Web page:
House Committee Votes to Limit U.S. Leadership Role on Human Rights at U.N.
October 14, 2011 - Posted by Sakira Cook
In a straight party-line vote of 23-15, Republican members of the House Committee on Foreign Affairs this week passed H.R. 2829, the U.N. Transparency, Accountability, and Reform Act of 2011. Among other things, the legislation seeks to withhold funding for several important U.N. programs and activities and restrict U.S. participation in the Human Rights Council.
On October 13, 2011, The Leadership Conference sent to members of the committee a letter opposing H.R. 2829 and highlighting the positive results achieved by U.S.participation on the Human Rights Council, including a groundbreaking resolution addressing violence, discrimination, and incitement to religious hatred and the first ever resolution addressing violence and discrimination against LGBT persons.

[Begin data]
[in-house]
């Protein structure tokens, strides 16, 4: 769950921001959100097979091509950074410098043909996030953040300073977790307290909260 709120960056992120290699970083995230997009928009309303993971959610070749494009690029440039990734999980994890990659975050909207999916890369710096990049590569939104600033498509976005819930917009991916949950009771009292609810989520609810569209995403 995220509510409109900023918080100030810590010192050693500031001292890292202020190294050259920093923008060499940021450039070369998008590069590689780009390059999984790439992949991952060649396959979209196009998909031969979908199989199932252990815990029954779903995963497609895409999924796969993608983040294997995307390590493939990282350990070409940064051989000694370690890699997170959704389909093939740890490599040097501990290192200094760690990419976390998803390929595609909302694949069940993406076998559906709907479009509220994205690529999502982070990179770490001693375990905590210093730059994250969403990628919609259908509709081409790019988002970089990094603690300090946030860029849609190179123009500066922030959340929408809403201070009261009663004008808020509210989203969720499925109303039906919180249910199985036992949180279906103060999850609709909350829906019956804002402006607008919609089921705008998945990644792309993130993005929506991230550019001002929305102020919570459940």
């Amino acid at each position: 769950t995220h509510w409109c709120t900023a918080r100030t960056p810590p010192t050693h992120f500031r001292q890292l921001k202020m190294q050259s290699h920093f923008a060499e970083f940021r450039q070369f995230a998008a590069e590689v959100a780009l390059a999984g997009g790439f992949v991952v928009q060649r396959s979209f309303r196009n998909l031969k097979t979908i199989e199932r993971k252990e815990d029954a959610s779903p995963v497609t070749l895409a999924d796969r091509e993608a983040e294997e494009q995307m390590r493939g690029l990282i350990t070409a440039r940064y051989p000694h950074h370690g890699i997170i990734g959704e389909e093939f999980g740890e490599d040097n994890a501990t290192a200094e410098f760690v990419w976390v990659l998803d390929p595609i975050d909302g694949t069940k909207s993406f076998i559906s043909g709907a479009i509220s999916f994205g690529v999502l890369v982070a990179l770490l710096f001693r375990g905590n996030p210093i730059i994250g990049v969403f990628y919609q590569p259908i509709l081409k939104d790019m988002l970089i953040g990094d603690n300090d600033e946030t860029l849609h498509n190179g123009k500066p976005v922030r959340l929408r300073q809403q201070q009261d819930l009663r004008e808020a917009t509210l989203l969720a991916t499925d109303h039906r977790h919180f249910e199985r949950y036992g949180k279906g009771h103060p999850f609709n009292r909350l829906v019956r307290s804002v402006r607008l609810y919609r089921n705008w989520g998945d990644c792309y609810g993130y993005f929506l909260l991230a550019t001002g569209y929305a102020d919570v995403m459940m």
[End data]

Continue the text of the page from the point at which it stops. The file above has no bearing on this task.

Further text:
"Eliminating U.S. engagement with the Human Rights Council would undermine the global leadership of the United States and our ability to build support to advance vital human rights protections for people around the world," read the letter from The Leadership Conference.
Additionally, the Leadership Conference raised concerns about a key provision of the bill that cuts funding to U.N. bodies tasked with implementing human rights conventions to which the U.S. is not a party, such as the Convention on the Elimination of All forms of Discrimination Against Women (CEDAW), the most comprehensive women's human rights treaty. If enacted, this provision would undermine the U.N.'s work in advancing the rights of women worldwide. Instead, The Leadership Conference is urging Congress to support the Obama administration's efforts to win Senate ratification of CEDAW, enabling the U.S. to join with 187 other countries that have committed to advance and protect the rights of women by implementing CEDAW.
The Leadership Conference and others, including the Better World Campaign, will continue their efforts to oppose the enactment of H.R. 2829. It is still to be determined whether the bill will be scheduled for a vote on the House floor.